Recently, I have gotten some new bottles of ink which are fantastic: One is Noodler's Black Anti-Feather. It always provides a perfect line, doesn't skip and will stay flowing even after being left for several days. And it writes extremely well on the seemingly ink resistant Moleskin paper. It won't even feather on cheap copy paper - amazing!
The second is Noodler's Burma Road Brown, which is a wonderfully rich dark brown ink. It also wites well on Moleskin paper. It doesn't feather much either.
Third is J Herbin - Gris Nuage (Grey). This is an interstingly strange ink. When it first hits the paper, it is a very dissatisfying watery black. It looks like black ink does after you have just rinsed your pen and there is still some water on the nib. But once it dries, it becomes a distinctly flat battleship grey. It is remarkable. This ink is a lot of fun to doodle with, particulalry if you combine it with black and use the grey as a sort of highlight, or as medium shadows in a sketch. I haven't used it much yet, but so far I had no feathering, skipping or drying problems. This ink also works well on Moleskin paper.
While it may appear here as though all inks work well on Moleskin, the three inks listed here are the only ones that I have that work very well on Moleskin paper. Waterman Blue/Black works fairly well on Moleskin. Other inks that are adequate on Moleskin are Levenger Cobalt Blue and Levenger Blue Bahama.
Saturday, July 4, 2009
The beauty of doodles is that they are not drawn with the idea that anyone else will see them, so they have an unexpected freshness that even surprises the artist.
Such is the case here. This particular doodle was first drawn with a ball point pen, so all of the sketch lines show through the watercolor. Turning it into a watercolor illustration was an afterthought.
In the early-mid eighties when I drew the Elf, I had purchased my first set of Dr Martin's concentrated watercolors and looked for every opportunity to use them and found existing sketches to paint for practice. One convenient aspect of painting over ball point sketches is that ball point ink is greasy and repels water making it possible to see the lines through the paint. Of course, that is also the problem with using ball point: nothing is hidden. Painting with watercolor over pencil covers the lines better but the graphite softens the color of the watercolors because the graphite is somewhat soluble. That too can have positive effects depending on whether the composition favors a milder or bolder result. In my experience, the ball point does not interact with the watercolor and so maintains the intensity of the color.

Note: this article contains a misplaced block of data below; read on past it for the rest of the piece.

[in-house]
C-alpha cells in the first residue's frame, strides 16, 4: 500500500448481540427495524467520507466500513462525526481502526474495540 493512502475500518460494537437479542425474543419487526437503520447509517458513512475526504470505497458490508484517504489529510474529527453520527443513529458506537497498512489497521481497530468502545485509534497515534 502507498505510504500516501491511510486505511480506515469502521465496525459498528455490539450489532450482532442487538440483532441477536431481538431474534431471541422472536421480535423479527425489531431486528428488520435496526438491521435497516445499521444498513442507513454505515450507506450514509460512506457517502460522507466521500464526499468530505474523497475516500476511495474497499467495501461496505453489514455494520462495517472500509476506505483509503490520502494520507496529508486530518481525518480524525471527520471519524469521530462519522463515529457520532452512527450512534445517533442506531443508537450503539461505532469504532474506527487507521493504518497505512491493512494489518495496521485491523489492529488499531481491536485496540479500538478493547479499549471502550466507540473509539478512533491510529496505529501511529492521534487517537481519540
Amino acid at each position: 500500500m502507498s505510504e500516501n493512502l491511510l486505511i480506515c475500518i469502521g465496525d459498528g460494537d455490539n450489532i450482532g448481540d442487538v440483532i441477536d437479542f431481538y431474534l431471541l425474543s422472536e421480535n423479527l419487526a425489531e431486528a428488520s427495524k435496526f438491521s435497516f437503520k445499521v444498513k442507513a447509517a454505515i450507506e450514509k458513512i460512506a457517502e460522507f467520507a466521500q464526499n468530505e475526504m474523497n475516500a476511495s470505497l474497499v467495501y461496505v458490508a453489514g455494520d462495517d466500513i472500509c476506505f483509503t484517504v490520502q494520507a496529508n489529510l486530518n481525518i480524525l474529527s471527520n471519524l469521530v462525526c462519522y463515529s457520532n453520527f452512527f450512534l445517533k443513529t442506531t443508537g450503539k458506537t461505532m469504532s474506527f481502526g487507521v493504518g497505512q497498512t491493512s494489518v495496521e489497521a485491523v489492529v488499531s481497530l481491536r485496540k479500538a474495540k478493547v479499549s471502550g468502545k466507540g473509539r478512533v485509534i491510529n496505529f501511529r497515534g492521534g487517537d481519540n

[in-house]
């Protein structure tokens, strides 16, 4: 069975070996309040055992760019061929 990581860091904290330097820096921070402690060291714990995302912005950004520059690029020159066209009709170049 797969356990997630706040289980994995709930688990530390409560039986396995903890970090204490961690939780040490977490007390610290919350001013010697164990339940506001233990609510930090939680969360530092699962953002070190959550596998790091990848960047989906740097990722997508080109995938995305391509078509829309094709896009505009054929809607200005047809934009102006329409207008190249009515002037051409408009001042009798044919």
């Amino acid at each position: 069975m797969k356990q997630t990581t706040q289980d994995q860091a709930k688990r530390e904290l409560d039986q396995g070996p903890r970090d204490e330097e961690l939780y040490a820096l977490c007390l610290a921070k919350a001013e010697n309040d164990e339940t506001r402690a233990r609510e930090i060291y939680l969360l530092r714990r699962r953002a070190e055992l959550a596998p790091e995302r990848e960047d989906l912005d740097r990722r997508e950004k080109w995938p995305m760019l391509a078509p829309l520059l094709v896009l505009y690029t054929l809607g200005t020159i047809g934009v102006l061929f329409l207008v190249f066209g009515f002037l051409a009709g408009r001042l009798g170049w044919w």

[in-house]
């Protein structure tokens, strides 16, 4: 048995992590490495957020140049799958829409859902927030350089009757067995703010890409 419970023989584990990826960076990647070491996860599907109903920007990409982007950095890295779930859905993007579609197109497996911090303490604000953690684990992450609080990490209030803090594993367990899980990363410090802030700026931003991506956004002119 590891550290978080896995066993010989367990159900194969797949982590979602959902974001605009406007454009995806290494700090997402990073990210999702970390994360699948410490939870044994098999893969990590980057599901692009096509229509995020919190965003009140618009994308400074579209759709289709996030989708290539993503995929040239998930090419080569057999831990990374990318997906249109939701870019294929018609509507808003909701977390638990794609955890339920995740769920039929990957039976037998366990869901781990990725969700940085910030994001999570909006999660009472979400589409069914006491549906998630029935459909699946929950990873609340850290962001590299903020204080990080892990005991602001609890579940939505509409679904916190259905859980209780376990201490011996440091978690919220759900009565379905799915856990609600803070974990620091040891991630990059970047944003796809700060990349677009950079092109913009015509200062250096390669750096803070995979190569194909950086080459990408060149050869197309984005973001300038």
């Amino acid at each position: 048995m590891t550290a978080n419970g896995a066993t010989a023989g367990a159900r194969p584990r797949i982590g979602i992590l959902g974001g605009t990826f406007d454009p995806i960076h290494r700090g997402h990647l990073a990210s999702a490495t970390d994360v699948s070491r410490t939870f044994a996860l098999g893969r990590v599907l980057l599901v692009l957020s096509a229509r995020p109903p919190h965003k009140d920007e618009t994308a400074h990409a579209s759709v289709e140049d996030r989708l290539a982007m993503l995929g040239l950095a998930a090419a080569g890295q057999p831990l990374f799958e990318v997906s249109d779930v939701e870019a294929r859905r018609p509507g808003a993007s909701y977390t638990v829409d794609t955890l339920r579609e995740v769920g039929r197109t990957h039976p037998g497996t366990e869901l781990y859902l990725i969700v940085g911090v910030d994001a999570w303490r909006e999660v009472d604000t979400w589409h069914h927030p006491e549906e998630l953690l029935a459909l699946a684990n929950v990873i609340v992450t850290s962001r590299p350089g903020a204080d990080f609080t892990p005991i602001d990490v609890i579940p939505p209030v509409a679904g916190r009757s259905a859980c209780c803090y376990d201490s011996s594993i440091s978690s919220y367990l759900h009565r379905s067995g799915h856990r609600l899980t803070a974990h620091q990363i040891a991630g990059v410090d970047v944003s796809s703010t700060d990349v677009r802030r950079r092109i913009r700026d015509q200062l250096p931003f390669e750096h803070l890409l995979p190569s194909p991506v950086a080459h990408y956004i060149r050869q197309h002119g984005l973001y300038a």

Friday, July 3, 2009
As the name indicates, these are very short pens measuring 4 1/16" inches (10.3mm) with the cap on and 5 inches with the cap posted. The girth is a comfortable 9/16 inches (1.4mm). The size and shape of these pens and the fact that they post to a normal length make them ideal pens to throw in your pocket or knapsack while you are out of the house/office. You don't have to worry about scratching them or losing them as you do with other fountain pens. This is really nice for the summer, when you don't have a breast pocket to safely store a better pen.
The irony is that the Pilot Petites write so amazingly well, that you are inclined to use them even at your desk where the more expensive pens are looking down disapprovingly. In fact, these four dollar fountain pens write much better than a couple of $100 pens that I have.
Sunday, June 28, 2009
Speaking of the camera repair: three tumbs up to Samsung who repaired my Samsung S85 without hesitation, according to their one year warranty. Customer Service was outstanding and the camera was repaired and returned to me within one week, and they paid the shipping. It did not cost me a penny.
Monday, June 1, 2009
If you are not familiar with Esterbrook fountain pens, check out
Bottom line is Esterbrook fountain pens were made during the middle years of the 20th century and have held up very well. They come in a variety of colors, several sizes, and have easily swapped nibs. Since the nibs unscrew, Esties are extremely easy to clean even though they are lever-fillers. Pop out the nib and rinse. It’s as simple as that.
Here is what I discovered this week when I finally got my hands on another Estie and just happened to set up two 9128 flexible extra-fine nibs at the same time. . .
Monday, May 25, 2009
This model of the J series, with "Esterbrook" imprinted on the clip and the black end caps were produced in great numbers during the 1950s.
The ink sac on this one had deteriorated to fragments. So, this was my first pen restoration. The pen had to be taken apart, cleaned and a new sac installed. It reminded me of building models when I was a kid - restoring this pen was a joy. If you haven't attempted it yet, it is not as intimidating as it sounds. Between the instructions on Richard Bender's site and the availibility of parts from Pendemonium, it is really quite simple. This pen is currently filled with "Rattler Red" from Noodlers - to match the color of the pen - and writes extremely will for a steel nib. The 2668 nib is very firm and provides some feed back but not too much if you keep a light hand. The 2668 produces a medium-fine line and never fails to provide ink.